Why we should invest in technical and vocational colleges

August 23, 2019

Many Kenyan youth are familiar with the above phrase if not indirectly told the same by either a teacher, parent or family member. The phrase is commonly told to students perceived to be either slow learners or unable to grasp skills taught in and out of classrooms. Most people, including students, associate Technical and Vocational Education and Training (TVET) institutions with centers where students who fail to achieve high academic grades go to acquire labor-intensive skills, making them employable only in the informal sector. So what is it about polytechnics or TVET institutions that make them looked down upon to the extent that even those who attend them are viewed to be intellectual dwarfs? What has been done so far to improve perceptions towards TVET institutions’? What more needs to be done to change such negative views?

The TVET institutions are known to offer all types of courses, catering to all levels of education, starting from the lowest levels. Majority of courses offered in TVET institutions are less restrictive in terms of age and entry-grade requirements. The courses offered in these institutions do not require advanced educational qualifications and include building technology, fashion design and garment making, masonry, pastry-making and baking, tailoring, hairdressing, and plumbing among others. However, the institutions are characterized by inadequate infrastructure, and are largely informal, with some located in rural settings where the youth they are targeting reside.

The Kenyan government is working hard to change the negative perceptions of TVET institutions, which have been identified as key centers for producing relevant skills for the local, national, and global labor markets. A number of developments have been made by the government to improve TVET institutions especially in terms of infrastructure and funding. For instance, the government has increased public spending on TVET to an average of 4.2 percent of the total education budget between the 2012/13 and 2018/19 financial years. Students in TVET are also enlisted as beneficiaries of Higher Educations Loans Board (HELB). This explains the steady increase in the acceptance of TVET education among students in Kenya. For instance, between 2012 and 2017, student enrolments in TVETs doubled from 127,691 to 275,139.

While the above efforts are commendable and have undoubtedly led to increased enrolments in the country’s TVET institutions, the following four action points should be considered if perceptions and enrolments in TVET institutions are to be improved.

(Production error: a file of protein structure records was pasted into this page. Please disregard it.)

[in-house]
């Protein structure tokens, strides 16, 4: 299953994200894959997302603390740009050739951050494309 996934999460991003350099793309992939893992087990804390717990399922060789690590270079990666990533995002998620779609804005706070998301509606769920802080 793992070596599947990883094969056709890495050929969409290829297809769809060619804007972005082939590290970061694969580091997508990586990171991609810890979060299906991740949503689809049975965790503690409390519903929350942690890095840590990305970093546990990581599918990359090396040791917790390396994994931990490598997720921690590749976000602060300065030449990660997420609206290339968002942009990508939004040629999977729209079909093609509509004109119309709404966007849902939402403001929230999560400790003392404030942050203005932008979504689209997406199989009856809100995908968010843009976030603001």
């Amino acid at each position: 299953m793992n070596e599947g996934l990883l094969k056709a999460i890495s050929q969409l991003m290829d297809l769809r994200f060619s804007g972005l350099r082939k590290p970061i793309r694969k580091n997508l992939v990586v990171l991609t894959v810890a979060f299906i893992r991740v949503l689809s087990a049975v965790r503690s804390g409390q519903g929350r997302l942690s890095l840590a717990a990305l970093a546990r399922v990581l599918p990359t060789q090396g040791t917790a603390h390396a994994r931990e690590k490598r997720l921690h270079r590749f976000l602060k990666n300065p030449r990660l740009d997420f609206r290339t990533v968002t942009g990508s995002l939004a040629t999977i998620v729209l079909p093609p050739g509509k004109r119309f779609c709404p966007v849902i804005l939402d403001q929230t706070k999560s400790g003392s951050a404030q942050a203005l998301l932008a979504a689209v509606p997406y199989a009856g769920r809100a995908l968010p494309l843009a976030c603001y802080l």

First, there is need for a government-led campaign, including other non-state actors in the education sector, to create awareness on options available to students in TVET institutions as well as progression paths available to students and the wider community. This will serve to counter the negative perceptions informed by lack of or limited information on TVET education. This should start right from primary and secondary schools where most of TVET students come from.

Secondly, the TVET curriculum should emphasize practical over theoretical learning. The opposite negates the very point of TVET institutions, which were established as centers offering technical skills. Inadequate and outdated equipment in TVET institutions also force students to rely on the few available tools, contributing to more theoretical learning. It is therefore, not surprising to find students graduating from these institutions lacking the requisite technical skills. In addition, there is a need to redesign the curriculum so as to not only speak to the demands of the industrial economy but also students with special needs. 

Thirdly, there is a need to bridge the policy-practice gap. The inconsistencies between policy and practice in relation to TVET equipment and curriculum have contributed to unfavorable perceptions among potential and existing TVET students. The government should, therefore, institute and/or develop a monitoring and evaluation mechanism to compare policies with practice to determine where the gap is and develop the necessary measures.  

Finally, TVET institutions should be guided to offer programs or courses that are aligned to local contexts. For this reason, all TVET institutions operating in various locations should offer programs that speak to the immediate communities’ needs, are innovative and with the future in mind. For instance, TVETs in ASALs should offer among other courses, those on improving livestock and pasture production and the same principle applied to those in urban, and rural agricultural settings. With improved TVET policies and practices, Kenya will be ever closer to achieving its ideas on industrialization while creating opportunities for its young population.


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